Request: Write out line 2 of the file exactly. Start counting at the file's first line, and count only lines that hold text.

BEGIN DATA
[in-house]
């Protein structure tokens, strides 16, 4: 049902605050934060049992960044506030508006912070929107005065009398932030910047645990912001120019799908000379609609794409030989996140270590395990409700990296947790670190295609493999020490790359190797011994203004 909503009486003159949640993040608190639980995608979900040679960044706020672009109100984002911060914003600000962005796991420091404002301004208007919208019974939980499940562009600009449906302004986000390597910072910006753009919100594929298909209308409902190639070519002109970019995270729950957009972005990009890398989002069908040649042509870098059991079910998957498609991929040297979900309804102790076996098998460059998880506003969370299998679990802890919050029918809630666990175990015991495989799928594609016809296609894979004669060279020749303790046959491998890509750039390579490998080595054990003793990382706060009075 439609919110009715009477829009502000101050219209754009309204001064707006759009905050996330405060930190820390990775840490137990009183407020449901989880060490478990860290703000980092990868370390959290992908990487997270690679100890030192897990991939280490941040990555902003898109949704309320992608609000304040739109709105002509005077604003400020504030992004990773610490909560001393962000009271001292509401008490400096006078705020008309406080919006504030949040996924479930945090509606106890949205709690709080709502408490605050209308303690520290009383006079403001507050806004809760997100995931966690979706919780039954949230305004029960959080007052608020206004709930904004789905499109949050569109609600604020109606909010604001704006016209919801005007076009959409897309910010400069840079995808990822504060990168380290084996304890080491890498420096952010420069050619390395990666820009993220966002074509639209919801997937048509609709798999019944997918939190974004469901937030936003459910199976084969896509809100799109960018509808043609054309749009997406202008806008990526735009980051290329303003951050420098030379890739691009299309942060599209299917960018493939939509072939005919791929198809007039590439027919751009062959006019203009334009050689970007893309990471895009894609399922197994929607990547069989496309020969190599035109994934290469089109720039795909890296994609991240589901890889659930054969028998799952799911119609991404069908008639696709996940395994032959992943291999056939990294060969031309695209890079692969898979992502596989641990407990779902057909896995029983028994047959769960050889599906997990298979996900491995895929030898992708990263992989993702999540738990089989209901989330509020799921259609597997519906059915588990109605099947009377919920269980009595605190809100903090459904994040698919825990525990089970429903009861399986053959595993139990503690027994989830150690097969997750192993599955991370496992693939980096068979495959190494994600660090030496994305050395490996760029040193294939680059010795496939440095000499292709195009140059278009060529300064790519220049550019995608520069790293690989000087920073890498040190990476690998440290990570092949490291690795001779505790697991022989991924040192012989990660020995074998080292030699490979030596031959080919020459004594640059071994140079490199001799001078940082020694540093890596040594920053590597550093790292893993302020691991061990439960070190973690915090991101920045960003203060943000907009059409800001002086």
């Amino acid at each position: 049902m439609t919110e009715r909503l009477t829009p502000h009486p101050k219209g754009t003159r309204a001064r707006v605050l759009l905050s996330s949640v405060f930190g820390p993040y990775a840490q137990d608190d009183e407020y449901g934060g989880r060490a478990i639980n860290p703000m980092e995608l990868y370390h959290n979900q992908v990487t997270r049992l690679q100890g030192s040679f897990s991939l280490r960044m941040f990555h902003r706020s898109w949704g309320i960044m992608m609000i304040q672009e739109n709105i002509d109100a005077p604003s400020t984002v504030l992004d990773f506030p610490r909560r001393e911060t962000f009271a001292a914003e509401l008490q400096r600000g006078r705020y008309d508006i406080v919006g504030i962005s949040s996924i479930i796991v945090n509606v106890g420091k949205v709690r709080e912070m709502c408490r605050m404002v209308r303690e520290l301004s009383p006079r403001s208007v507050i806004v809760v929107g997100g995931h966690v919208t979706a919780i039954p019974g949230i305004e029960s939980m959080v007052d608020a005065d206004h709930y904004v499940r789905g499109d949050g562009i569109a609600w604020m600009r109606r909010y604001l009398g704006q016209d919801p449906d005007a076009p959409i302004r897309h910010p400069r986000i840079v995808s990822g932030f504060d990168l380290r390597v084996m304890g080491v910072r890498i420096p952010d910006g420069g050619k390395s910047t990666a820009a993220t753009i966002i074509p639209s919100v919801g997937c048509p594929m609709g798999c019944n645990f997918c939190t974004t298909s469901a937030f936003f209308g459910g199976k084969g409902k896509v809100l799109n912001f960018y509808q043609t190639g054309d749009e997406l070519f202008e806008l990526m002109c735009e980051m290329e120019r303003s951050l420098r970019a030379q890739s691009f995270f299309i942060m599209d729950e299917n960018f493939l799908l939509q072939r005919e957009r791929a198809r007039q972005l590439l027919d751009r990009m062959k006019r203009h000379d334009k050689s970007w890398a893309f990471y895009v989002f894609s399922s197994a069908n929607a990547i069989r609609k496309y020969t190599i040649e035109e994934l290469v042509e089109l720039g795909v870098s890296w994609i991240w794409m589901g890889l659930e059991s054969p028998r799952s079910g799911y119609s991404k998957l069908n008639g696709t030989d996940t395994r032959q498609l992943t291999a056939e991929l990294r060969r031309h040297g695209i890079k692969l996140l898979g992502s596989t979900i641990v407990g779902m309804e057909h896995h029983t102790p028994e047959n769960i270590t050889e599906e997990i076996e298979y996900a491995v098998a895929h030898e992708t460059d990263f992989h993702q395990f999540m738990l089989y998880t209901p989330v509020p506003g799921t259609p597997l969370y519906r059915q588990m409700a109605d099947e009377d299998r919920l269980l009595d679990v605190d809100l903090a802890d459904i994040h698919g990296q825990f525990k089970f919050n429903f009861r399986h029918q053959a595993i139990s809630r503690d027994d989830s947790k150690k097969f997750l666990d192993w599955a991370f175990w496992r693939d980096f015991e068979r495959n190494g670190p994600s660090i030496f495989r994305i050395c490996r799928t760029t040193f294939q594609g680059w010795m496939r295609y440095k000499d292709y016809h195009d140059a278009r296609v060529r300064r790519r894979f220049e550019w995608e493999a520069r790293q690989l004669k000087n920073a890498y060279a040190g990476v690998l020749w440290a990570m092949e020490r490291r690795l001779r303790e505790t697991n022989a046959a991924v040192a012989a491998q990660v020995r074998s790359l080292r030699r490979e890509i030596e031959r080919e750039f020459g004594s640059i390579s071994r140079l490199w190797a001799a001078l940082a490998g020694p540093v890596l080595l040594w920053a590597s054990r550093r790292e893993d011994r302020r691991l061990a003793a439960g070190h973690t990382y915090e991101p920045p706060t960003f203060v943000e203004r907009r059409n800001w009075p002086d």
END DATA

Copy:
């Protein structure tokens, strides 16, 4: 049902605050934060049992960044506030508006912070929107005065009398932030910047645990912001120019799908000379609609794409030989996140270590395990409700990296947790670190295609493999020490790359190797011994203004 909503009486003159949640993040608190639980995608979900040679960044706020672009109100984002911060914003600000962005796991420091404002301004208007919208019974939980499940562009600009449906302004986000390597910072910006753009919100594929298909209308409902190639070519002109970019995270729950957009972005990009890398989002069908040649042509870098059991079910998957498609991929040297979900309804102790076996098998460059998880506003969370299998679990802890919050029918809630666990175990015991495989799928594609016809296609894979004669060279020749303790046959491998890509750039390579490998080595054990003793990382706060009075 439609919110009715009477829009502000101050219209754009309204001064707006759009905050996330405060930190820390990775840490137990009183407020449901989880060490478990860290703000980092990868370390959290992908990487997270690679100890030192897990991939280490941040990555902003898109949704309320992608609000304040739109709105002509005077604003400020504030992004990773610490909560001393962000009271001292509401008490400096006078705020008309406080919006504030949040996924479930945090509606106890949205709690709080709502408490605050209308303690520290009383006079403001507050806004809760997100995931966690979706919780039954949230305004029960959080007052608020206004709930904004789905499109949050569109609600604020109606909010604001704006016209919801005007076009959409897309910010400069840079995808990822504060990168380290084996304890080491890498420096952010420069050619390395990666820009993220966002074509639209919801997937048509609709798999019944997918939190974004469901937030936003459910199976084969896509809100799109960018509808043609054309749009997406202008806008990526735009980051290329303003951050420098030379890739691009299309942060599209299917960018493939939509072939005919791929198809007039590439027919751009062959006019203009334009050689970007893309990471895009894609399922197994929607990547069989496309020969190599035109994934290469089109720039795909890296994609991240589901890889659930054969028998799952799911119609991404069908008639696709996940395994032959992943291999056939990294060969031309695209890079692969898979992502596989641990407990779902057909896995029983028994047959769960050889599906997990298979996900491995895929030898992708990263992989993702999540738990089989209901989330509020799921259609597997519906059915588990109605099947009377919920269980009595605190809100903090459904994040698919825990525990089970429903009861399986053959595993139990503690027994989830150690097969997750192993599955991370496992693939980096068979495959190494994600660090030496994305050395490996760029040193294939680059010795496939440095000499292709195009140059278009060529300064790519220049550019995608520069790293690989000087920073890498040190990476690998440290990570092949490291690795001779505790697991022989991924040192012989990660020995074998080292030699490979030596031959080919020459004594640059071994140079490199001799001078940082020694540093890596040594920053590597550093790292893993302020691991061990439960070190973690915090991101920045960003203060943000907009059409800001002086």